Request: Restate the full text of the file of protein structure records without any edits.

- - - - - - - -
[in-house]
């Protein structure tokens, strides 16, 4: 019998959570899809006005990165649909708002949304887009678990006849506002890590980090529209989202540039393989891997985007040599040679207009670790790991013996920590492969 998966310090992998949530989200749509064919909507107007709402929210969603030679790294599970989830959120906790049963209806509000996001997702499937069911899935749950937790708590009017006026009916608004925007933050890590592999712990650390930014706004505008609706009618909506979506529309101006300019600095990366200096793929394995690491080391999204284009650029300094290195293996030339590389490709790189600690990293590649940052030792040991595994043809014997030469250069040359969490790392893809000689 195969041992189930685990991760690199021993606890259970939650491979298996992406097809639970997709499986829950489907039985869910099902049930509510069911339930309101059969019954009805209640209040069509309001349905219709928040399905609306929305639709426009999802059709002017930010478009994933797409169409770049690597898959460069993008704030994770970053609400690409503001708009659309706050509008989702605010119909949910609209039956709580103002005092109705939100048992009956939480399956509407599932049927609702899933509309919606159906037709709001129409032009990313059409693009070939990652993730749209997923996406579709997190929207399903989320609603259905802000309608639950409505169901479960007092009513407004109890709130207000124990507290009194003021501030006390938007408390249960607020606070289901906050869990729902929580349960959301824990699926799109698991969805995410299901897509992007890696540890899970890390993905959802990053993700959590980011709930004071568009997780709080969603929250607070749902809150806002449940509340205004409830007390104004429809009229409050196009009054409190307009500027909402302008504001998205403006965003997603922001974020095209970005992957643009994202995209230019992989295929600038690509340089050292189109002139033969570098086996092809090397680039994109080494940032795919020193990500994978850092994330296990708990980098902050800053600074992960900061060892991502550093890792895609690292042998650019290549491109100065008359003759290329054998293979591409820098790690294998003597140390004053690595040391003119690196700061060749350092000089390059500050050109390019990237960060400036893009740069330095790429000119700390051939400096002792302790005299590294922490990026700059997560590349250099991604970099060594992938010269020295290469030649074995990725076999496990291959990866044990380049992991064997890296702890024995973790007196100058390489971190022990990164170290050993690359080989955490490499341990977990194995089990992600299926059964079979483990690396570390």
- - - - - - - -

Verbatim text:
[in-house]
């Protein structure tokens, strides 16, 4: 019998959570899809006005990165649909708002949304887009678990006849506002890590980090529209989202540039393989891997985007040599040679207009670790790991013996920590492969 998966310090992998949530989200749509064919909507107007709402929210969603030679790294599970989830959120906790049963209806509000996001997702499937069911899935749950937790708590009017006026009916608004925007933050890590592999712990650390930014706004505008609706009618909506979506529309101006300019600095990366200096793929394995690491080391999204284009650029300094290195293996030339590389490709790189600690990293590649940052030792040991595994043809014997030469250069040359969490790392893809000689 195969041992189930685990991760690199021993606890259970939650491979298996992406097809639970997709499986829950489907039985869910099902049930509510069911339930309101059969019954009805209640209040069509309001349905219709928040399905609306929305639709426009999802059709002017930010478009994933797409169409770049690597898959460069993008704030994770970053609400690409503001708009659309706050509008989702605010119909949910609209039956709580103002005092109705939100048992009956939480399956509407599932049927609702899933509309919606159906037709709001129409032009990313059409693009070939990652993730749209997923996406579709997190929207399903989320609603259905802000309608639950409505169901479960007092009513407004109890709130207000124990507290009194003021501030006390938007408390249960607020606070289901906050869990729902929580349960959301824990699926799109698991969805995410299901897509992007890696540890899970890390993905959802990053993700959590980011709930004071568009997780709080969603929250607070749902809150806002449940509340205004409830007390104004429809009229409050196009009054409190307009500027909402302008504001998205403006965003997603922001974020095209970005992957643009994202995209230019992989295929600038690509340089050292189109002139033969570098086996092809090397680039994109080494940032795919020193990500994978850092994330296990708990980098902050800053600074992960900061060892991502550093890792895609690292042998650019290549491109100065008359003759290329054998293979591409820098790690294998003597140390004053690595040391003119690196700061060749350092000089390059500050050109390019990237960060400036893009740069330095790429000119700390051939400096002792302790005299590294922490990026700059997560590349250099991604970099060594992938010269020295290469030649074995990725076999496990291959990866044990380049992991064997890296702890024995973790007196100058390489971190022990990164170290050993690359080989955490490499341990977990194995089990992600299926059964079979483990690396570390």